Prague cafes

Five Faves: Prague tips by locals - Marcela Vuong

Five Faves: Prague tips by locals - Marcela Vuong

If you want to see the Sapa market, you want to see it with Marcela - project manager by day, Vietnamese food tour guide by… ehhhh… day, too (but mostly on weekends). Warm, friendly and passionate about food, she is the perfect companion to what at the beginning might seem like an impenetrable maze of warehouses and hole-in-a-wall pho places. (Did we mention she’s beautiful, too?) Heck, she gave us her own tips when we wrote about the market, and they have never failed us on our own visits.

Born in Vietnam yet raised in the Bohemian town of Chomutov (“No-one comes from there,” she claims incorrectly, not knowing that Zuzi was in fact raised there, too.), she has a unique insight into both Vietnamese and Czech food and culture, and isn’t afraid to share it. What started as cooking Vietnamese dishes for her friends (and she has many, often recruited from young fashion and design circles) eventually snowballed into one of the most popular tours to Sapa. She also seems to be travelling all the time, which we often observe on social media with thinly disguised envy. So yes, we like her, and we think you’d like her too. Here’s her five faves for Prague and social media.


The best Prague cafes (2017 edition)

The best Prague cafes (2017 edition)

The cafes in Prague are great, and the specialty coffee they serve is seriously good. It's easy to forget that or take it for granted. But when we travel, one of the things we miss the most about Prague is coffee. It's really that good.

It hasn't always been the case. Five yeas ago Zuzi came back from the specialty coffee workshop and the number of coffee shops we could visit shrunk to about two or three, much to Jan's dismay. Now when a new cafe opens, it is more likely to have good rather than bad coffee. Sure, they rarely bring anything very new or different to the table, but they are usually good. And it's not only about the "centre" anymore. None of the residential districts that surround it are actually lacking in the specialty coffee department.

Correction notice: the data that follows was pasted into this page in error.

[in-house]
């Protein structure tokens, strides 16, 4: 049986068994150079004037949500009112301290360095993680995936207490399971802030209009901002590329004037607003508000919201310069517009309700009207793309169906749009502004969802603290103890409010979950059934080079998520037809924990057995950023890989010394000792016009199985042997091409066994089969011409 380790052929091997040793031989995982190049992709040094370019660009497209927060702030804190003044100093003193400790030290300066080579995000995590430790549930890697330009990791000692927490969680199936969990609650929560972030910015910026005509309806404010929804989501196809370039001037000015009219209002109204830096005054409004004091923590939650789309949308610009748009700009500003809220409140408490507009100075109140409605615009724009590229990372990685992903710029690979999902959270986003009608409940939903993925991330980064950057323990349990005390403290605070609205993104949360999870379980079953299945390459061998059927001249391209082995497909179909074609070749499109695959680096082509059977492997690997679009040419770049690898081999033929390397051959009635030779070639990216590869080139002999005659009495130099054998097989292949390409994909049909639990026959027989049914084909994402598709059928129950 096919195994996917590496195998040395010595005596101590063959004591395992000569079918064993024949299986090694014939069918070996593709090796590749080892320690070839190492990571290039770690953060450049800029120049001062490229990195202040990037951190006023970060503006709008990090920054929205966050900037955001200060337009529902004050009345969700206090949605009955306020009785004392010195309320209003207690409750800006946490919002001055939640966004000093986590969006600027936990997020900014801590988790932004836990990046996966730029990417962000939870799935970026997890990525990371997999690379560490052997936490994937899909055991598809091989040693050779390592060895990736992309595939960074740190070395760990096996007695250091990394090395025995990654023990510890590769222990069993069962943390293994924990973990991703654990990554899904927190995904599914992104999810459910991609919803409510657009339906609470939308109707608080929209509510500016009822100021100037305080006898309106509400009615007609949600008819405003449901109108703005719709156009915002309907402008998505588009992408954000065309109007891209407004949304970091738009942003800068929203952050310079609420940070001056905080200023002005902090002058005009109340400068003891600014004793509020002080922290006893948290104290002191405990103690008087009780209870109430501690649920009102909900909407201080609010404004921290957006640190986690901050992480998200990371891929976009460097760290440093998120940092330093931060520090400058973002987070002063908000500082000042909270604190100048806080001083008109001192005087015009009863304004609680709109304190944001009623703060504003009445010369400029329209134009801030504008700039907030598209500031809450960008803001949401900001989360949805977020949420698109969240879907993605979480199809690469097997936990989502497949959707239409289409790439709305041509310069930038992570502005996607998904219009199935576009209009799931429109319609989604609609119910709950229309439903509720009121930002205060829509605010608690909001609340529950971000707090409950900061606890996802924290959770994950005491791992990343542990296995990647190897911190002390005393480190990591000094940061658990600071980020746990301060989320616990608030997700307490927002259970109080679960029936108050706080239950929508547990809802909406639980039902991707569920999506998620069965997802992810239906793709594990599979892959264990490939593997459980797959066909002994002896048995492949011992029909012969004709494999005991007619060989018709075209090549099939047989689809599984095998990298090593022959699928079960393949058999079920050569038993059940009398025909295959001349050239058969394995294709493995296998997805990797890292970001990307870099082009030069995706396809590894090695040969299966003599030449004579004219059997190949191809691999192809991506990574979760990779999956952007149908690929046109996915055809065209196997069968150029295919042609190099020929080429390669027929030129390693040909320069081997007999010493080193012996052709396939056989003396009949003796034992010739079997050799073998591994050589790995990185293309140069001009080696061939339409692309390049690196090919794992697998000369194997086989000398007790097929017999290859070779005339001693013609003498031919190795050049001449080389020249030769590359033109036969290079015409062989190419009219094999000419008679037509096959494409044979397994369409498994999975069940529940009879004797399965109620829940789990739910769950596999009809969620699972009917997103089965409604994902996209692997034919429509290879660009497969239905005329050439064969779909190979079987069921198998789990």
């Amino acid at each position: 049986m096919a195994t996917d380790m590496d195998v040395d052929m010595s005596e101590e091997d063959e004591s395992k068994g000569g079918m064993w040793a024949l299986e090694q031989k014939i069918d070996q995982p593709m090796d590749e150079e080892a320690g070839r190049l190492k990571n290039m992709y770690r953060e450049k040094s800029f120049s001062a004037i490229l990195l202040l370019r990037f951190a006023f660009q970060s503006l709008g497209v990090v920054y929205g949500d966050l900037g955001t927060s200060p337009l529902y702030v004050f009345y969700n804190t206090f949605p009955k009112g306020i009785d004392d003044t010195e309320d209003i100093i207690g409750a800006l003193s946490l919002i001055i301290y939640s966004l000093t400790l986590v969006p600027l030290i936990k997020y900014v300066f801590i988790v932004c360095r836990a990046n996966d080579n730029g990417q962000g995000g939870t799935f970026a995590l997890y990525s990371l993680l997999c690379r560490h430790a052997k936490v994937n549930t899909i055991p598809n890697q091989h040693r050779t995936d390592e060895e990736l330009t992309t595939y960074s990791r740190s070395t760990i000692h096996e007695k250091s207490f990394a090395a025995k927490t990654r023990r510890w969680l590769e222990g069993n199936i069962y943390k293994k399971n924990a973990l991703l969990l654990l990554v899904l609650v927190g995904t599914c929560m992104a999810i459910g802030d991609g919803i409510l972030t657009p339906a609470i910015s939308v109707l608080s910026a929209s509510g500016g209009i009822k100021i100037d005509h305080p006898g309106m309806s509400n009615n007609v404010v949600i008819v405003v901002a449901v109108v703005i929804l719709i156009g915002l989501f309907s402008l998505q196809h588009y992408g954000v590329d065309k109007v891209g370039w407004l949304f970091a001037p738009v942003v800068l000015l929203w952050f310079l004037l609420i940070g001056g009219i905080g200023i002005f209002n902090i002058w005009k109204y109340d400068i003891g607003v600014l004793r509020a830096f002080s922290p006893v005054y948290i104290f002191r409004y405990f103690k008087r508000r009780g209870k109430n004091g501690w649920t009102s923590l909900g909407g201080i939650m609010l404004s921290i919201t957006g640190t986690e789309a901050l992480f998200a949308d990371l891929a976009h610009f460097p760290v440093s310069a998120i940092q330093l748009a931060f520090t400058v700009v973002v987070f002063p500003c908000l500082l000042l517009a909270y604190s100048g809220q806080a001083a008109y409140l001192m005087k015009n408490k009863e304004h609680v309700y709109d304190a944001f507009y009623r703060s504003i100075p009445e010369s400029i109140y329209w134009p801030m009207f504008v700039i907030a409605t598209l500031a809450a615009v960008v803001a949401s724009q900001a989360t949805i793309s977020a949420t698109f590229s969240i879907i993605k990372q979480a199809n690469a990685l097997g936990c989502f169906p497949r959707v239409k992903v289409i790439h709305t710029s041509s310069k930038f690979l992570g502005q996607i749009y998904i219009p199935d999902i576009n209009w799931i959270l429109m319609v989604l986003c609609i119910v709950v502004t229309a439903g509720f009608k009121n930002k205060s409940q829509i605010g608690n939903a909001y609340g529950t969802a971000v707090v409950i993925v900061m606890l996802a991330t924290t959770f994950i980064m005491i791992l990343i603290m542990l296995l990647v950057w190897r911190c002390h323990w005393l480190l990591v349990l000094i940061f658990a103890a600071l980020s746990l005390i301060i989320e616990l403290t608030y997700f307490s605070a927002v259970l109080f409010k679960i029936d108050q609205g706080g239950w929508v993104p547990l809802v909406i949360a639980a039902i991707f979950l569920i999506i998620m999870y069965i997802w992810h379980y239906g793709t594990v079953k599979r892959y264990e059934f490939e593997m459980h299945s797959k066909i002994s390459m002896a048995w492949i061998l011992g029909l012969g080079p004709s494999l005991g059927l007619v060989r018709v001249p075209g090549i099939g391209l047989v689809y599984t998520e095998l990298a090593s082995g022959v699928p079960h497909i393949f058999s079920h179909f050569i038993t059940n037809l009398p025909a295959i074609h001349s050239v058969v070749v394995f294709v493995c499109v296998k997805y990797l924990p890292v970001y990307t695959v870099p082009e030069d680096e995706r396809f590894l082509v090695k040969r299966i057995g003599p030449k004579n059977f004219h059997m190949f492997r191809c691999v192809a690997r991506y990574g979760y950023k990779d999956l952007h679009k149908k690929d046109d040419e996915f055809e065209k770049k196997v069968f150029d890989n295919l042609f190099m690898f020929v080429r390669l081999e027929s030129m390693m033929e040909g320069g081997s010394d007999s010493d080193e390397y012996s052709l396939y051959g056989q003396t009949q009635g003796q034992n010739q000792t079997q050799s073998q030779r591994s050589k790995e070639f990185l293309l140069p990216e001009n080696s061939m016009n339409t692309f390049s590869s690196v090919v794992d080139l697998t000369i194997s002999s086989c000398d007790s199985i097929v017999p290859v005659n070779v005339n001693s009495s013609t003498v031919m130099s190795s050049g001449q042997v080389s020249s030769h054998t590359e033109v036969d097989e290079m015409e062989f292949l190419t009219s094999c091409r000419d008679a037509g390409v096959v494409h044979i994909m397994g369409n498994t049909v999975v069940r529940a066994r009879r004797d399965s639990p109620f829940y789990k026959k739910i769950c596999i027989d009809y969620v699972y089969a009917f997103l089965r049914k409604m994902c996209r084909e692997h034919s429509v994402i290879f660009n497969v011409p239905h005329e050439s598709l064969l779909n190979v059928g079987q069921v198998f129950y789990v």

So what makes the cafes in Prague so special? Passion. Specialty coffee seems to be a viable career in Prague, and the baristas of Prague's best coffee shops seem to genuinely like what they do. Most of the coffee shops are  independently owned and can source their coffee from wherever they wish. Prague's leading specialty coffee roaster has set the prices of coffee fairly low, which means you get great bang for your buck. And at the coffee scene's core lies a community of baristas who know and continue pushing each other. And you generally don't get any attitude or scolding when you want sugar in your coffee. 

It's time to reap the benefits. Here's the best cafes in Prague, according to us.


Our favorite places for hot chocolate in Prague

Our favorite places for hot chocolate in Prague

We don't know about you, but when the summer ends, we say good-bye to our running shoes, waste any exercise we engaged in during the summer, and just focus on a steady diet of Pho, roast pork, buttery risottos and other comfort foods. Hey, the winter's coming, and that's not the time to fool around. You need to eat. Just ask our grandmas. 
But the gloomy, dark and increasingly short days have a positive side, too: the season for hot chocolate in Prague has officially begun. Talk about a silver lining. Here's the places we like to visit for our cup of the delicious - and highly addictive - stuff.


Prague off the beaten path: Bethlehem Square and its surroundings

Prague off the beaten path: Bethlehem Square and its surroundings